History of gin (1100s - mid-1500s) image 1

History of gin (1100s - mid-1500s)

Words by Simon Difford

If you're a big gin drinker you'll probably sit up when you hear that it was originally popularised due to its diuretic qualities. Modern day London dry gin can trace its beginnings back to the 12th century - along the way it has also been credited with warding off the Plague and becoming a major public health menace. Follows the story of gin as a timeline (over eight parts).

1100s - Origins of distillation

Distillation originated in the Arab world moving to Europe in the middle ages through the Moors and their rule of Sicily. It is thought that Benedictine monks in Salerno, Italy used this newly acquired distilling knowledge to make alcohol which they used to dissolve and preserve medicinal plants, including juniper which still grows abundantly in the nearby hills.

A collection of treatments compiled around 1055 under the name Compendium Salernita includes a recipe for a tonic wine infused with juniper berries.

In the 12th century monks and alchemists across Europe joined the quest for an 'aqua vita', or water of life. These early distillers made spirits by heating wine hence the word 'brandy' emerged from the term 'burnt wine'.

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1269 - Early medicines

Physicians through the ages used juniper in their preparations due to its reputation as a diuretic (we hate to state the distasteful obvious but a diuretic is something that increases the excretion of urine). For centuries juniper infused compounds would be used to treat conditions of the stomach, kidneys and liver.

An often quoted written reference to a juniper-based tonic lies within a 1269 Dutch publication, 'Der Naturen Bloeme' (the "flower" of nature or the book of nature), by Jacob van Maerlant te Damme. This early natural history encyclopaedia includes a chapter on medicinal herbs including juniper.

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1340s-1700s - The Plague & juniper

During the 14th century the Bubonic Plague originated in Central Asia and by the late 1340s had spread to Europe. Also known as the Black Death, this deadly pandemic is estimated to have killed one to two-thirds of Europe's population.

People across Europe consumed juniper cordials and elixirs in the misguided belief they would ward against the Plague. One surviving juniper tonic recipe from the period was written by Johannes van Aaltier in 1351. It was also common to wear masks filled with juniper berries as a barrier to the pathogen.

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Early 1500s - Spread of Distillation

Distillation spread from Italy through the southern grape-growing regions and eventually through the rest of Europe, when, over the course of the 16th century the art of distilling from mash made from grain was mastered.

The spread of distillation knowledge was helped the invention of the printing press in 1440s by the German Johannes Gutenberg. By 1500, printing presses were in operation throughout Western Europe. Published by Hieronymus Braunschweig, an Alsatian Physician in 1500, the 'Liber de Arte Destillandi' (The Book of the Art of Distillation), describes distilled spirits as "the mistress of all medicine".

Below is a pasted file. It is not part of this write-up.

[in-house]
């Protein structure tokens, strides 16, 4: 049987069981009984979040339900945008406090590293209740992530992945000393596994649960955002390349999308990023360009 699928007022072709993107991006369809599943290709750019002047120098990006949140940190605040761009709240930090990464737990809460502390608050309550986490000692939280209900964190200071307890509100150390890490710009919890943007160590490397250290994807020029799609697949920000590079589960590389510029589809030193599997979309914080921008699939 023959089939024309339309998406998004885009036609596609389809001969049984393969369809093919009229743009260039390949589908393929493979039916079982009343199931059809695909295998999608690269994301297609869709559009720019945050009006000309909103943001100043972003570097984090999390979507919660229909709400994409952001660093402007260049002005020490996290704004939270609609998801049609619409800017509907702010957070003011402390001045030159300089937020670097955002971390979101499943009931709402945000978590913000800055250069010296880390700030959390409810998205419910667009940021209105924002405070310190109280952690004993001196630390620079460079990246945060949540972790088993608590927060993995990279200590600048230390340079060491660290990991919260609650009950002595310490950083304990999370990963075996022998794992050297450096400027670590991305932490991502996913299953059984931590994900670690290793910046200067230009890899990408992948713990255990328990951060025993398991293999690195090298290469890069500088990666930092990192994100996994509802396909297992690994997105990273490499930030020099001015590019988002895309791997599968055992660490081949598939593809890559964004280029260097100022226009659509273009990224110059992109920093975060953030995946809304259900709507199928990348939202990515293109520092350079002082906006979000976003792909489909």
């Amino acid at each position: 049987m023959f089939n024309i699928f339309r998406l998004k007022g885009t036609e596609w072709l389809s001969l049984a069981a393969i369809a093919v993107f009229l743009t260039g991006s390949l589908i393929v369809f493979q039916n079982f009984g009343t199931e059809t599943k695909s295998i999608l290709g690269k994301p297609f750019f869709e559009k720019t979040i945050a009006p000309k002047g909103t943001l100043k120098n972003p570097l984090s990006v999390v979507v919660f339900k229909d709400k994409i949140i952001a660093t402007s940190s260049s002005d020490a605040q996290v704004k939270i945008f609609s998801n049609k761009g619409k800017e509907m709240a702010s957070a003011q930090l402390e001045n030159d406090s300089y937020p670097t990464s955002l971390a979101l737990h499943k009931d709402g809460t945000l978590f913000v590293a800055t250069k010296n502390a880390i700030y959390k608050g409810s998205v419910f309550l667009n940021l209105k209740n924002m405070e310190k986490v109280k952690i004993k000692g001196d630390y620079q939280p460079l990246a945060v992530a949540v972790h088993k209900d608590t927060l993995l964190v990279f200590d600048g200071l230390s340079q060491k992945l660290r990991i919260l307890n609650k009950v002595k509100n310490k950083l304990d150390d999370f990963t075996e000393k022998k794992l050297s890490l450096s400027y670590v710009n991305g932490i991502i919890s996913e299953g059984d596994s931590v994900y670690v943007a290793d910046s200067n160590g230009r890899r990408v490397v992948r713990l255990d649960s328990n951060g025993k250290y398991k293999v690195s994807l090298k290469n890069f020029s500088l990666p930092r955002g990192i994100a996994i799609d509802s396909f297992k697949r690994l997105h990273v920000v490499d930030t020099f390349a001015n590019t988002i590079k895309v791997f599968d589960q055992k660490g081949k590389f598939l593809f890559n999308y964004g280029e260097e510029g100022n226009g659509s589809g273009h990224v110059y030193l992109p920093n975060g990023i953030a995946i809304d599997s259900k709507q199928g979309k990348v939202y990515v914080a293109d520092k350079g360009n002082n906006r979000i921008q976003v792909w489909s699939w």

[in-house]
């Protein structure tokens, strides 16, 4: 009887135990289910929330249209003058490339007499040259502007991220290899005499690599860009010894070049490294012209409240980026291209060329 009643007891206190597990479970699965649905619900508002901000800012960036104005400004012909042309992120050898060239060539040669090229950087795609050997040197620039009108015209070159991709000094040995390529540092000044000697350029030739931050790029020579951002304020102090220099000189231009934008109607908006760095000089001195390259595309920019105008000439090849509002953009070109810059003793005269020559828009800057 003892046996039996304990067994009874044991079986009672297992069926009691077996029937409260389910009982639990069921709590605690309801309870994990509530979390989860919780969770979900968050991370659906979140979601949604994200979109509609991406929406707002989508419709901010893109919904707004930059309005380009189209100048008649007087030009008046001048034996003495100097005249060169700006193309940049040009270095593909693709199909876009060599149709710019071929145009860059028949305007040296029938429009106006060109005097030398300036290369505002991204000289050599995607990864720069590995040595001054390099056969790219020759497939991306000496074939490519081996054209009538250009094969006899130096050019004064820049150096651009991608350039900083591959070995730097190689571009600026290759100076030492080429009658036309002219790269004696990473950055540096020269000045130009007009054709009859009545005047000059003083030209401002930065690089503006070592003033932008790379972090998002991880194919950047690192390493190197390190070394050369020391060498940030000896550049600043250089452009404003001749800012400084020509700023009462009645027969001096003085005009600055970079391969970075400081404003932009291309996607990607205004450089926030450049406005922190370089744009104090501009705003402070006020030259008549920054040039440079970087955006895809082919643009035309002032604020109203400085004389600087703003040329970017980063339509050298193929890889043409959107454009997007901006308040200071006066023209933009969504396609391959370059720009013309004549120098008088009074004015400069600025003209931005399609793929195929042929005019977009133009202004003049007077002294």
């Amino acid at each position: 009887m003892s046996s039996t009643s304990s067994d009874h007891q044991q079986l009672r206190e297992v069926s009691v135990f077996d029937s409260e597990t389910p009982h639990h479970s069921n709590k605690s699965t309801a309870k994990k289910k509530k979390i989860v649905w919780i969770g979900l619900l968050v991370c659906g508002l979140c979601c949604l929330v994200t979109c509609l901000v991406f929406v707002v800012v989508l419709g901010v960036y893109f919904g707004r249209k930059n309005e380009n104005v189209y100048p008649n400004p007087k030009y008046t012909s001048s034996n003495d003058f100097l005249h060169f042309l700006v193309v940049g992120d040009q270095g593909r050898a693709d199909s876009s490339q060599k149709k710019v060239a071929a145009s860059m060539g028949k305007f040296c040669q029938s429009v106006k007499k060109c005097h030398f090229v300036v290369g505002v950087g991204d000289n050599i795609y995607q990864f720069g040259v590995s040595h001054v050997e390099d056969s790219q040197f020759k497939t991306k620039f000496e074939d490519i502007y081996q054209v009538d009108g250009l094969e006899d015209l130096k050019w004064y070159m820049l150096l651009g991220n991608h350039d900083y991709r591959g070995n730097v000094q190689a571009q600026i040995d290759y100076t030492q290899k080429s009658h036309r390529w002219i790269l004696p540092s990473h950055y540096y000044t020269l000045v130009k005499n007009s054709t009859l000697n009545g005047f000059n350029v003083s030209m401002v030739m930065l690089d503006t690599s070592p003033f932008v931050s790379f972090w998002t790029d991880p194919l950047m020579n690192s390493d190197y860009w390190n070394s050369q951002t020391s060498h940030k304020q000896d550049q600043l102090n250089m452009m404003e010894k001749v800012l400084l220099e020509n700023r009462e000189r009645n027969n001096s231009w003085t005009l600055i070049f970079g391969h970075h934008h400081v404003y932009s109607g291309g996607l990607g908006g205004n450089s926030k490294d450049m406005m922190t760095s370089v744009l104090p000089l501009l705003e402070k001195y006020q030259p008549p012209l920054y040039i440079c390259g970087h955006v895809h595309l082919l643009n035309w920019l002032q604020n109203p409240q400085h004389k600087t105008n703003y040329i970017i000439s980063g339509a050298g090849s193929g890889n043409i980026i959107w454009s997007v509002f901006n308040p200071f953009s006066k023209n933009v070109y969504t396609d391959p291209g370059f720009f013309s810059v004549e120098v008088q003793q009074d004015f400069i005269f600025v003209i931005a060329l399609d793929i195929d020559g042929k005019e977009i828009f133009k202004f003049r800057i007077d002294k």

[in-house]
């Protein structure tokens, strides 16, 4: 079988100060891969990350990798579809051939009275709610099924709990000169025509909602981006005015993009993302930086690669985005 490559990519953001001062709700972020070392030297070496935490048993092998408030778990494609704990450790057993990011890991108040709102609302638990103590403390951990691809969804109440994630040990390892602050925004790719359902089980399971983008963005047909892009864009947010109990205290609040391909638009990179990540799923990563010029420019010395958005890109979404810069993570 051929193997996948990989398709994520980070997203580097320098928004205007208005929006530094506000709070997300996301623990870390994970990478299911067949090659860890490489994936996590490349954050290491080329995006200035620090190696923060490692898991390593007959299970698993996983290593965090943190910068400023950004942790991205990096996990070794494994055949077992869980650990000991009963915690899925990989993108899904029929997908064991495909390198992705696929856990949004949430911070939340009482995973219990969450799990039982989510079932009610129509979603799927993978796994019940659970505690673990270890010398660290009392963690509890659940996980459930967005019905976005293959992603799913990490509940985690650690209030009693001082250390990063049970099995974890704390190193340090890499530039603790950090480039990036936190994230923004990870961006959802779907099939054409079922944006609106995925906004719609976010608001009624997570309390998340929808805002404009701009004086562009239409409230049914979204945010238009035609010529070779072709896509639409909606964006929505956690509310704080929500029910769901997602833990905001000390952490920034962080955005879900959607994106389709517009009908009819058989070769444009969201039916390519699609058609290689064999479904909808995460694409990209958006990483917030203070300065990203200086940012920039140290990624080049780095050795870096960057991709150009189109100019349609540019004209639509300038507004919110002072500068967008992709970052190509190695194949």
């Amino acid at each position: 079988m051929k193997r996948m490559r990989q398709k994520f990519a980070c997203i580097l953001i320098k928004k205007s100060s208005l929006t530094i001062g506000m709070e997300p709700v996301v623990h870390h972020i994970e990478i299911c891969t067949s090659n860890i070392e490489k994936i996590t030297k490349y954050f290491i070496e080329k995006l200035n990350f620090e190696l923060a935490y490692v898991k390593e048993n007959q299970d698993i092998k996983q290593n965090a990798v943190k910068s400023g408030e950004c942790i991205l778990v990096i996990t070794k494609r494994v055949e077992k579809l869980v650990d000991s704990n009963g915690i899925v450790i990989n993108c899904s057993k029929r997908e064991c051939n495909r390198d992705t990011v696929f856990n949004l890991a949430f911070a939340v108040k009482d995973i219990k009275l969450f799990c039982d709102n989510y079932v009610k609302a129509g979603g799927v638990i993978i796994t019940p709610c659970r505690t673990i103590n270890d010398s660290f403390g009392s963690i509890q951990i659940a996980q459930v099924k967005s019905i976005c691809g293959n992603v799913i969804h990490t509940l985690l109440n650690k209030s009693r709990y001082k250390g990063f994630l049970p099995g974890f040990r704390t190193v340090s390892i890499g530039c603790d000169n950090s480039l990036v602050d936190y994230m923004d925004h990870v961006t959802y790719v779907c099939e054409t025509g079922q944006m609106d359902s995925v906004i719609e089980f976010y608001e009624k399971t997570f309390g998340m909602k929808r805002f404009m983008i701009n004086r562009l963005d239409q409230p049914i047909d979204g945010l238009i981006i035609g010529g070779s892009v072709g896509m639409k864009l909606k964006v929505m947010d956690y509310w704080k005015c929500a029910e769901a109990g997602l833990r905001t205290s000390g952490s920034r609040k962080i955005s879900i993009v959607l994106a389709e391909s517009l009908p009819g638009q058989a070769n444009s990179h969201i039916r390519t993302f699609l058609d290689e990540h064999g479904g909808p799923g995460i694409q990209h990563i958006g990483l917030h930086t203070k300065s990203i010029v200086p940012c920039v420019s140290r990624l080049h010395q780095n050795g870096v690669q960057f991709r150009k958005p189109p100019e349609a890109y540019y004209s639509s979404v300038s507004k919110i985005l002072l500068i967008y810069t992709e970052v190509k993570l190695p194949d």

Early distillates would have been comparatively low in alcohol and rough tasting due to the impurities that primitive distillation failed to remove. The Dutch are usually credited for perfecting the art of turning these 'low wines' into a stronger, and so purer, spirit through a further secondary distillation process. However, Cognac and other centres of early European distillation also make creditable claims.

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Mid 1500s - Spread of juniper flavoured spirits

There is much conjecture as to who first made 'genever/jenever' with malt wine and juniper distillate - it could well have been those 12th century monks in Salerno, Italy (see above) but is thought to date from the 1400s. As Philip Duff writes in this piece on the world's first known gin recipe, professor Eric van Schoonenberghe found a recipe in the Sloane Manuscripts, part of the 100,000-item bequest of scientific articles and items left to the British nation by Sir Hans Sloane on his death in 1753. Titled "Om Gebrande Wyn te Maken": "making burned wine", dialect analysis indicated this recipe was written in the region of Arnhem/Apeldoorn in the Netherlands, sometime around 1495. It specifies ingredients for a botanical spirit distilled from wine which include nutmeg, cinnamon, galanga, seeds of paradise, cloves, ginger, sage, cardamom and juniper, variously macerated or distilled on a base of wine.

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The first written evidence of "genièvre" is found in the 1552 Constelijck Distilleer Boek (Constelijck Distiller Book). There is also evidence suggesting juniper-flavoured distillates where made in the 1560s by Hugenot refuges in Flanders, on the northern border of France. And by this time juniper flavoured spirits were also available throughout the Low Countries (Holland, Belgium, and parts of Northern France).

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